The Pastoral Letters—1 Timothy, 2 Timothy, and Titus—have made an enduring contribution to understanding the role of pastors in the church. With a spirited devotion to the text, Robert Yarbrough helps unlock the meaning of these short but rich letters in this commentary.
In keeping with the character of Pillar New Testament Commentary volumes, The Letters to Timothy and Titus offers a straightforward reading of these texts. Their primary concerns—God, salvation, and the pastoral task—remain central to Yarbrough’s thorough and comprehensive exegesis. Engaging with the best scholarship and resources, Yarbrough shows how these letters are as relevant today as they were to the early Christians.
The Pillar New Testament Commentary
, designed for serious readers of the Bible, seeks above all to make clear the meaning of the text of Scripture as we have it. Writers of the PNTC volumes interact with the most important, informed contemporary debate yet avoid undue technical detail. Their ideal is a blend of rigorous exegesis and exposition, scholarship and pastoral sensitivity, with an eye alert both to biblical theology and to the contemporary relevance of the Bible.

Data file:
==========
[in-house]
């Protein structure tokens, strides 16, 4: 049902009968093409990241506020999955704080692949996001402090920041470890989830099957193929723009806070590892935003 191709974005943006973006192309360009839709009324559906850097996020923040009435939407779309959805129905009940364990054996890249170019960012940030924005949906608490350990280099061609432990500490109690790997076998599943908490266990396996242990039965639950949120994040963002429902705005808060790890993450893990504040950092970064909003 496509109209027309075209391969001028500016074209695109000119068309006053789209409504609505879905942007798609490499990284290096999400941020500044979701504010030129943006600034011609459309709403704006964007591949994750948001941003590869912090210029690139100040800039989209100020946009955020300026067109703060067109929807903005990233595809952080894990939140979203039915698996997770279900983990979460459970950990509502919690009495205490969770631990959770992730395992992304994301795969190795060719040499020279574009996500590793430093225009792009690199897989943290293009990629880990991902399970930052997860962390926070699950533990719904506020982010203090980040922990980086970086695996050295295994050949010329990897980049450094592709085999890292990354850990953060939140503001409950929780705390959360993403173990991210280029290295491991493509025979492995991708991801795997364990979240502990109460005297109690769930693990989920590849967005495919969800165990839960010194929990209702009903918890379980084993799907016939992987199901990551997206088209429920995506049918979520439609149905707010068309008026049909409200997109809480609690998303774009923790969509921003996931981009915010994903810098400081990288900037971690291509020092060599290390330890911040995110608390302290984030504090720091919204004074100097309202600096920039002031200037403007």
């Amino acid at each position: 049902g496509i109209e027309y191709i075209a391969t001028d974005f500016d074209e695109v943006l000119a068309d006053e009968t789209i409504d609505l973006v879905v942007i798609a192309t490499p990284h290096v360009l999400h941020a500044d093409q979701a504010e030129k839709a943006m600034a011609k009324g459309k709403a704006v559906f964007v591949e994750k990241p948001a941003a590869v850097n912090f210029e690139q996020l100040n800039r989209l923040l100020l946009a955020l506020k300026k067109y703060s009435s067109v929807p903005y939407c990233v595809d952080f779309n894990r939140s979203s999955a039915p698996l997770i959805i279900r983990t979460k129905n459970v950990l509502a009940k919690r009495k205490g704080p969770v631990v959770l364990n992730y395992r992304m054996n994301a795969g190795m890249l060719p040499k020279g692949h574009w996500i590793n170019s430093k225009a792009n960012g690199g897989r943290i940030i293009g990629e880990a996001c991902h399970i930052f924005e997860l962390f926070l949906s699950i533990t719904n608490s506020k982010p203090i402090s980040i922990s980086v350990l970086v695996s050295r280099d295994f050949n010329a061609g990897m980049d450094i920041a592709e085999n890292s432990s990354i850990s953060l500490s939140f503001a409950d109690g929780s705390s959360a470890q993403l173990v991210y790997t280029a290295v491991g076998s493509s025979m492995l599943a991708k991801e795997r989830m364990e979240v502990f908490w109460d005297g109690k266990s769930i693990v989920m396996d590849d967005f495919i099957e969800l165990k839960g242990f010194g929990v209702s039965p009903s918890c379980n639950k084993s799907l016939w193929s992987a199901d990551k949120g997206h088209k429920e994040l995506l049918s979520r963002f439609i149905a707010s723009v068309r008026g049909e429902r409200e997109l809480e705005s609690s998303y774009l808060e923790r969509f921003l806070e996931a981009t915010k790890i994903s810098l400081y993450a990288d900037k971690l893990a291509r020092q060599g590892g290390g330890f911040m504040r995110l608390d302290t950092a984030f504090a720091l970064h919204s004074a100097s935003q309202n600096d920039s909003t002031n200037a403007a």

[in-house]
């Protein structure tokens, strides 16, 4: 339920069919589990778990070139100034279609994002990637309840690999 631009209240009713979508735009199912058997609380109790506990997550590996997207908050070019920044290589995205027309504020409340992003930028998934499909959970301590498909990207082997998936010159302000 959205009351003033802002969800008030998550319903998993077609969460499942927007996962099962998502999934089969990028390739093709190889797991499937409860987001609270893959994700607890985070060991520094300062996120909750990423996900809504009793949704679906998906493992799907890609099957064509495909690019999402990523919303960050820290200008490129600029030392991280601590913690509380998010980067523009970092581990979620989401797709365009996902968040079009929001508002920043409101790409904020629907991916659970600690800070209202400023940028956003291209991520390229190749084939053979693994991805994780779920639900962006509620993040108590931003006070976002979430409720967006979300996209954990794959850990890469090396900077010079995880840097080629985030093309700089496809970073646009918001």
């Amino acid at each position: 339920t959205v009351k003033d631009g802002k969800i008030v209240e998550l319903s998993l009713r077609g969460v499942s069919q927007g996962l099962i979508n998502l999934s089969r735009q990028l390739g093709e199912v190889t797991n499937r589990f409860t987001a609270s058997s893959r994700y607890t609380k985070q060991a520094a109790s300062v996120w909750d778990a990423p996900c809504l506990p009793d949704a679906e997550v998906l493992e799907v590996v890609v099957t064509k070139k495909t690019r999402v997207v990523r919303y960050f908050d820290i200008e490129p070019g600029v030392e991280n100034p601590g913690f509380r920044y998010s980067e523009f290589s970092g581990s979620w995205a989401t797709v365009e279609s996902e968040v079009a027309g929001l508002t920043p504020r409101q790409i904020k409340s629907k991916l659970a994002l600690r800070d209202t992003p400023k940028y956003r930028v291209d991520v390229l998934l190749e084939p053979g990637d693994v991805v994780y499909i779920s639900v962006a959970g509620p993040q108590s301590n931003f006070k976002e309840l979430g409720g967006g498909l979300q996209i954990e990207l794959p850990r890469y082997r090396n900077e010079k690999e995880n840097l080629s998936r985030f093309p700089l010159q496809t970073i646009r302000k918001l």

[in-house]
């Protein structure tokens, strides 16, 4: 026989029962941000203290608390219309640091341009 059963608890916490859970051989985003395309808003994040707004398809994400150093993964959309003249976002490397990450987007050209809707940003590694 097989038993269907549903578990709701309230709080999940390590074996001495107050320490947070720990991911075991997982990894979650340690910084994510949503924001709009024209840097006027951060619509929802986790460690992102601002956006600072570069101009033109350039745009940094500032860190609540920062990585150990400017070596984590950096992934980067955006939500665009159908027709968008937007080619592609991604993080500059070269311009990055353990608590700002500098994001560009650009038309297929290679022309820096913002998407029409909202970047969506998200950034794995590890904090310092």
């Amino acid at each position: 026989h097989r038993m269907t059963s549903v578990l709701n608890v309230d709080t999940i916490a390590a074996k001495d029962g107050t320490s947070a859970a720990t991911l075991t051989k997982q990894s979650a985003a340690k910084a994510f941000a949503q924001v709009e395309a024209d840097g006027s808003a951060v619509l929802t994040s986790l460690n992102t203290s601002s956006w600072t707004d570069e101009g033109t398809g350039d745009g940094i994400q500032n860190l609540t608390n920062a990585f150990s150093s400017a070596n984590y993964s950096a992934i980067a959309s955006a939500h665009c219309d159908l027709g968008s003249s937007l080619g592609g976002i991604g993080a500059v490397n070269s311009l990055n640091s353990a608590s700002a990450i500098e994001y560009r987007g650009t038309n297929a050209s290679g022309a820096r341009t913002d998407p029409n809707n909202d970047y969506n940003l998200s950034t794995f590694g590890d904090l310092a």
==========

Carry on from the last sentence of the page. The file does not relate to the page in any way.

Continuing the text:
While Today's New International Version
is generally the translation of choice for the English text, Pillar authors base their exposition on the Greek New Testament. They are deeply committed to a fresh wrestling with the biblical text, using every means at their disposal to "loosen the Bible from its pages" to help readers understand what the text says and how to apply it to life today.
This volume is available individually, or as part of the Pillar New Testament Commentary Series (16 Vols.)
"Yarbrough's commentary matches the goal of the Pillar series. He writes with clear theological interest and directs his comments to practical, pastoral issues — as the Pastoral Letters themselves do. Those who have followed this series undoubtedly will find this work a useful addition."
— Mark A. Seifrid, Concordia Seminary.
Robert W. Yarbrough
is professor of New Testament at Covenant Theological Seminary in St. Louis, coeditor of the Baker Exegetical New Testament Commentary
series, and coauthor of the widely used textbook Encountering the New Testament